User:Brian Schott/code/EinsteinSolver

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Einstein Puzzle Solver

File:Einsteinsolver.ijs
File:Einsteinsolverloopless.ijs

According to Wikipedia WikiPedia:Zebra_Puzzle the Einstein puzzle is patterned after the Zebra puzzle, but is played on a 6 by 6 board containing rowwise symbols and in some ways resembles Sudoku. A completed puzzle looks like the following one, but with each row permuted according to the clues provided.

123456
ABCDEF
ⅠⅡⅢⅣⅤⅥ
⚀⚁⚂⚃⚄⚅
∆∇◻◇∧∨
+-÷=×√

Einstein.png

Versions of the puzzle have been mentioned in the J forum for Windows [1] and for Macintosh [2].

Clues and their coding

The puzzle starts with a nearly empty board and some clues as to the positional relations between or among the puzzle "markers" or "icons" on the finished board. There are two classes of clues and in the latter class there are three distinct types of clues:


vertical clues in pairs:

Two marker icons are displayed in each clue. The clue tells that the two markers are in the same column and you know what row each icon belongs in because each icon only goes in one predetermined row.

horizontal clues come in pairs except one type that comes in triplets:

One of the pair type rules shows two icons and informs you that those two icons must appear in adjacent columns in the final puzzle board, but you cannot be sure which icon will be on the left or right from their order in the clue. Similarly, the triplet type clues present adjacent icons, but there are three icons instead of two. In the case of the triplet clues you can be sure the three icons are either in the order shown or in the reverse of the order shown, but not which one. Finally, the last type of horizontal clue contains just two icons, and limits the left to right order of the icons in the final puzzle board, but does not imply any adjacency between the icons.

In some puzzles you are also told at the beginning where a few of the icons reside exactly and those icons are typically placed for you by the computer program. In the script provided here, these exact positions are also provided as clues so that the script verb can be naturally dyadic.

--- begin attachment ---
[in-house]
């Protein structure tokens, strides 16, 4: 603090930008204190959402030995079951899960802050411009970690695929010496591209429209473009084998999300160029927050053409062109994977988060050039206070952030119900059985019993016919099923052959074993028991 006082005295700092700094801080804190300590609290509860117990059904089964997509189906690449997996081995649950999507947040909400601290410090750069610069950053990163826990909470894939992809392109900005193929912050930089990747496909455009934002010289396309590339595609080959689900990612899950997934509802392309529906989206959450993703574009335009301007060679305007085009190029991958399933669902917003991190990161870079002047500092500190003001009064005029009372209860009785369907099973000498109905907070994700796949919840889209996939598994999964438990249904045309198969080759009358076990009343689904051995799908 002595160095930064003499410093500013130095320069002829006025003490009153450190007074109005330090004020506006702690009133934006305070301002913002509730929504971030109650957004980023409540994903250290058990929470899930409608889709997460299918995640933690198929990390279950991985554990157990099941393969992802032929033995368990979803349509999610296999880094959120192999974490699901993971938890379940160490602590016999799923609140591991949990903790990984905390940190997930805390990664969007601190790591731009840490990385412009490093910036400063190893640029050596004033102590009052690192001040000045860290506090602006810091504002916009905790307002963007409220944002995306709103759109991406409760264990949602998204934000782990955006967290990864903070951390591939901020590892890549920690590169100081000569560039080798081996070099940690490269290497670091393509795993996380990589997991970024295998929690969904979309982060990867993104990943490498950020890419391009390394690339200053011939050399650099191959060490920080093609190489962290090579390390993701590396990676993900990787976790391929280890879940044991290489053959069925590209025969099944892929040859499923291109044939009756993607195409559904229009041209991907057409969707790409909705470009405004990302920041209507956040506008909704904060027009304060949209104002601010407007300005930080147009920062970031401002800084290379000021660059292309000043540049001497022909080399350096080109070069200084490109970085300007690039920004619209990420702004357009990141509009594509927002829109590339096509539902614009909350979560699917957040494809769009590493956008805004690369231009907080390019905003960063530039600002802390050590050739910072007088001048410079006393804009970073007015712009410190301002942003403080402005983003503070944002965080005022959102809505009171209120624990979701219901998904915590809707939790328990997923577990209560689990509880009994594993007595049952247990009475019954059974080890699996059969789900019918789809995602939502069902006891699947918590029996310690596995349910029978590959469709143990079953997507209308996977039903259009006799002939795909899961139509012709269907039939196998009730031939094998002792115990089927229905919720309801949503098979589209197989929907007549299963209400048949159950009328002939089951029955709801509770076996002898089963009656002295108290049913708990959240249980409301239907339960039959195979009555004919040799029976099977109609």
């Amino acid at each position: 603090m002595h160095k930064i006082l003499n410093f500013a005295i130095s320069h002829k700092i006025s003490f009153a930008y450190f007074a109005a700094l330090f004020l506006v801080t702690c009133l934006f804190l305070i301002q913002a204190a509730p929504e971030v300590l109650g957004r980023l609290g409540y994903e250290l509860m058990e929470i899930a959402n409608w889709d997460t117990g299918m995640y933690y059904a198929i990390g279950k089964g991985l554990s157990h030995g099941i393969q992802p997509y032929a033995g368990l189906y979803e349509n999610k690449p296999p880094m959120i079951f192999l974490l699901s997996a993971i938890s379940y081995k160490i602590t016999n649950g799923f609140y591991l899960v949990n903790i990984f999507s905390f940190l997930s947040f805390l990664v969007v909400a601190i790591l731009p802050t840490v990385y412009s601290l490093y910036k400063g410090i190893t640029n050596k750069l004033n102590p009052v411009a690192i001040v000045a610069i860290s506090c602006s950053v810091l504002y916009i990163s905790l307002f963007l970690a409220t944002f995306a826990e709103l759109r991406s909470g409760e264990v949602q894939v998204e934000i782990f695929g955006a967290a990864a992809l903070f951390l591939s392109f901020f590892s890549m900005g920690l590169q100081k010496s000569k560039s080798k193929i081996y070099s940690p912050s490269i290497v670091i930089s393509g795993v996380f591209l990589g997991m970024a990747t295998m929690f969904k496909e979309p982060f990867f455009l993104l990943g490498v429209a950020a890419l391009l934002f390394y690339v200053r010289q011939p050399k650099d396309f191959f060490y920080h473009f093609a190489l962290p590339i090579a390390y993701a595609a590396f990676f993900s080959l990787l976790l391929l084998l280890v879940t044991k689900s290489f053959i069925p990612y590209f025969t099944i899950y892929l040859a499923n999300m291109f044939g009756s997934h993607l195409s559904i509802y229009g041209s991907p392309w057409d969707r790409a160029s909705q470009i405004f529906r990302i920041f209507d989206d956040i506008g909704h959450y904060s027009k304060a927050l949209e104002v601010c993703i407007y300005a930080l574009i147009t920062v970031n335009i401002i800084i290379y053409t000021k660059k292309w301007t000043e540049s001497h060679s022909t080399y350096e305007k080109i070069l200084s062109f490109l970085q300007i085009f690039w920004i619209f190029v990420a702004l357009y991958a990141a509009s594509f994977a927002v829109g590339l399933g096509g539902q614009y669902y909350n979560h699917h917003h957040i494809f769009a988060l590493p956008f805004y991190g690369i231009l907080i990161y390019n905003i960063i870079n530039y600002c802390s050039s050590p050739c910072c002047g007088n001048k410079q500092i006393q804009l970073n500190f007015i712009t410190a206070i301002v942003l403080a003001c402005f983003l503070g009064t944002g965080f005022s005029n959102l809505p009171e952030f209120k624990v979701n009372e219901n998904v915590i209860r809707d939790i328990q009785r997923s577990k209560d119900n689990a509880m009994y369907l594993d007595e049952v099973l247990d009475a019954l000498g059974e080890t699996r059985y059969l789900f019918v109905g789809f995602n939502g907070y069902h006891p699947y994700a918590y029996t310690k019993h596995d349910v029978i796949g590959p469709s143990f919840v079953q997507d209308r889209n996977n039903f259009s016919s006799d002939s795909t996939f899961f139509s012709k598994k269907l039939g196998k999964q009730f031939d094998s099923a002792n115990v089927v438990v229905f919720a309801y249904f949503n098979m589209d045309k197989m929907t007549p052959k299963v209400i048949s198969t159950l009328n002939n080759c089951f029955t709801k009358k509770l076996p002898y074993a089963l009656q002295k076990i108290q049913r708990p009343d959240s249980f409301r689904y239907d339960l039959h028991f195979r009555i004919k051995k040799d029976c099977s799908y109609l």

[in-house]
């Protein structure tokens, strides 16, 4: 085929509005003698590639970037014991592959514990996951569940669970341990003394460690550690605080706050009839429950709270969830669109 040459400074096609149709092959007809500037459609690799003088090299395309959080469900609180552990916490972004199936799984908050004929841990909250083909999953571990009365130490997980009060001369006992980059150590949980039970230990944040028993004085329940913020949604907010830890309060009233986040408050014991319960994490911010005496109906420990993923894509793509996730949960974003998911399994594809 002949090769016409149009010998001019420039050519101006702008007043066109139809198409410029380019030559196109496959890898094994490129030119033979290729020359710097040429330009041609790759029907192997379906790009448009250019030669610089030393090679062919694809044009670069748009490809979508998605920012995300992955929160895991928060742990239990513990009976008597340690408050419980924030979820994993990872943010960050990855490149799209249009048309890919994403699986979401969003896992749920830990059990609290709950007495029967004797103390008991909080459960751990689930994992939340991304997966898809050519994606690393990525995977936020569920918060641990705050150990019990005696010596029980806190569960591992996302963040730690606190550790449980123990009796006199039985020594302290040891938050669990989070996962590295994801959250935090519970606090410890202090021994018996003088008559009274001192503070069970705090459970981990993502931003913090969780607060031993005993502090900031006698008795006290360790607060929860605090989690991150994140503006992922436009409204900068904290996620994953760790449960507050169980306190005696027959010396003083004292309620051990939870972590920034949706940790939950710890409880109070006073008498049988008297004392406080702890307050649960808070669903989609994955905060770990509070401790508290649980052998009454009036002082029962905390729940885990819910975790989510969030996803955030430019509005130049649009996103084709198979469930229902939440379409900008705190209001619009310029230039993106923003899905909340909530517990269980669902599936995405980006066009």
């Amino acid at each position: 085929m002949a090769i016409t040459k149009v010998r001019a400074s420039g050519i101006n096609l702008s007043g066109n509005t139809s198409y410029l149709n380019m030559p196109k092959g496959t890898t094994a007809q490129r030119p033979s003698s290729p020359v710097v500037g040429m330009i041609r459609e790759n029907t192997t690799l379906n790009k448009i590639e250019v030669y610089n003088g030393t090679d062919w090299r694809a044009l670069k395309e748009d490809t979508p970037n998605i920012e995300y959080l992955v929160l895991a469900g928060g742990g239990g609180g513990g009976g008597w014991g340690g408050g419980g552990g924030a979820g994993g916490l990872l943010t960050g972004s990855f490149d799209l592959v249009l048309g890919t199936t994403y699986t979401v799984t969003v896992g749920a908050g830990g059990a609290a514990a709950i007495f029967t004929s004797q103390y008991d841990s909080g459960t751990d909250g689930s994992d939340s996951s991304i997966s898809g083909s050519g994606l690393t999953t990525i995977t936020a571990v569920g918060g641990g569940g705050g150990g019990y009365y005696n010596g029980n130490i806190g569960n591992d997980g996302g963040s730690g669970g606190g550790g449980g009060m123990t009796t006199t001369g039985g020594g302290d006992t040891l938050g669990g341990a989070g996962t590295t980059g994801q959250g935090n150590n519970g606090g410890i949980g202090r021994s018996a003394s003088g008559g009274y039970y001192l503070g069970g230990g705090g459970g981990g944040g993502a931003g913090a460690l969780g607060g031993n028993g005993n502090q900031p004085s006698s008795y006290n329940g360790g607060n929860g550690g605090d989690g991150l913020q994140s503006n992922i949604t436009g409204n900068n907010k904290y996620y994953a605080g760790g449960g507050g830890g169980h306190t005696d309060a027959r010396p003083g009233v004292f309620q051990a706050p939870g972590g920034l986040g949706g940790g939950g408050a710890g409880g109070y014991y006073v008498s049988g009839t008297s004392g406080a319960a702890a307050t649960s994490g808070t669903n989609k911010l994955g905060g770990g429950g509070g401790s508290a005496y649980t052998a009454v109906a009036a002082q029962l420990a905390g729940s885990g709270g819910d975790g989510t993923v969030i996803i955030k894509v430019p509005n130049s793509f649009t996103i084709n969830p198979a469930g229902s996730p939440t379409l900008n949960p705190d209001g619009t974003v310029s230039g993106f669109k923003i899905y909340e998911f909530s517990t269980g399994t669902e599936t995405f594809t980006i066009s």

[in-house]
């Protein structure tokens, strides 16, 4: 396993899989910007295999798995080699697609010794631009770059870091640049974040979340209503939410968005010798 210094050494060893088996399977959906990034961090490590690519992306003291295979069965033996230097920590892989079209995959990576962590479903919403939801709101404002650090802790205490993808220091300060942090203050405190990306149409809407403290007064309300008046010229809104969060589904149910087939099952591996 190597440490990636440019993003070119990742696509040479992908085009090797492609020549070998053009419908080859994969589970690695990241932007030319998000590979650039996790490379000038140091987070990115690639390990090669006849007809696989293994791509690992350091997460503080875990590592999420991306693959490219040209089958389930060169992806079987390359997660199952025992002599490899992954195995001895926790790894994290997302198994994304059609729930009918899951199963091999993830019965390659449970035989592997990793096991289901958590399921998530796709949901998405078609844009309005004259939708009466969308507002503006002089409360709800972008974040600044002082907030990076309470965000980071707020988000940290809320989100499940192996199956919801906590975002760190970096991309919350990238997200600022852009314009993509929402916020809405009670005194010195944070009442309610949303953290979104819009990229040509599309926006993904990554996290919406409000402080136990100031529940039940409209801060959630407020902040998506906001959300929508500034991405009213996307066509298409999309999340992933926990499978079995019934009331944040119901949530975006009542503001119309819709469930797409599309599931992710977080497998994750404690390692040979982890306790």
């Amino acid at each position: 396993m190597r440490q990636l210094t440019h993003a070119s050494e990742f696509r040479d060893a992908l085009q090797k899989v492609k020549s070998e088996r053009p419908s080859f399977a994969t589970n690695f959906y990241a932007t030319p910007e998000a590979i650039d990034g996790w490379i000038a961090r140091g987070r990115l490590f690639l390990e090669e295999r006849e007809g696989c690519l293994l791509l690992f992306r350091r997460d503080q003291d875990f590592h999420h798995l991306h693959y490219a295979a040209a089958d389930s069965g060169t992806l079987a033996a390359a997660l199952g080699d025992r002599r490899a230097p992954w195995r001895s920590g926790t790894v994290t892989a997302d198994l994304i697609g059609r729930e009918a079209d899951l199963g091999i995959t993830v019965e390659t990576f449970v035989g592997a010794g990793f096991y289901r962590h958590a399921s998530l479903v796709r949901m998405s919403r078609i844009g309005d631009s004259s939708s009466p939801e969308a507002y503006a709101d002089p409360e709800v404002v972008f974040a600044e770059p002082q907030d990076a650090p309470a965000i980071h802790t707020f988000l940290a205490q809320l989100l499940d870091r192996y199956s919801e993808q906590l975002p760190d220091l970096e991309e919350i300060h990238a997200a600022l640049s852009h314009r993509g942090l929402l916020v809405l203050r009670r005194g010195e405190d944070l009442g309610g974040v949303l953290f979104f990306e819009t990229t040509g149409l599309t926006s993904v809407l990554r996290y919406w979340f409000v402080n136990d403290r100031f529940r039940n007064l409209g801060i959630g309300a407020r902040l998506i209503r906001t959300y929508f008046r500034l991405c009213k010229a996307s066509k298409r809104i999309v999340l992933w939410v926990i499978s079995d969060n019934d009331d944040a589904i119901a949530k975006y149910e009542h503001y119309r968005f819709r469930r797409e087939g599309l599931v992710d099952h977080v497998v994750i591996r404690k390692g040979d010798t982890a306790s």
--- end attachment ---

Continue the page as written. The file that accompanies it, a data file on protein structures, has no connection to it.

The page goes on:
Because the unicode glyphs are difficult to manage, the current script substitutes the following ascii characters which are not as pleasant.

   number=: '123456'
   alpha=: 'ABCDEF'
   greek=: 'abcdef'
   chess=: 'rstuvw'
   poly=: '^V#$[]'
   math=: '+-%*=/'
   icons=: ;:'number alpha greek chess poly math'
   ".&>icons
123456
ABCDEF
abcdef
rstuvw
^V#$[]
+-%*=/

As described elsewhere there are various clues provided and typically those clues are shown with coloring and positioning to simplify their use. To make the clues easier to enter into the J verb einstein they are coded in ascii, suggested by the following noun clues. Each clue begins with -- is prefixed by -- a single ordinal number (or 0).

clues=: ];._2 noun define
0+1
11A
2+=
3+-
41BC
)

The zeroth clue 0+1 is of type 0 (it is an "exact" fact and should not be called a clue, really). The clue says that a plus sign goes in column 1. It needn't say what row the icon belongs in because all such math symbols are in the bottom row of all boards.

The first clue 11A is an "order" clue, as signalled by the leading 1 and informs us that the numeral 1 and the capital letter A are in the same column (in their respective rows).

The second clue 2+= is an "order" rule requiring the plus sign to be to the left of the equals sign. Coincidentally here the two icons would be literally next to one another because they are in the same row, but that is unusual for a clue.

The third clue 3+- is an adjacency clue, referred to as adj2 to distinguish it from the last clue type, adj3. This clue limits the plus and minus signs icons to being in columns next to one another, but in either +- or -+ order.

The fourth clue 41BC is an adjacency clue, referred to as adj3. This clue restricts the icons to being either 1BC or CB1 on the board. Notice that the three icons may be all be in one row, or in two rows as here, or in three different rows.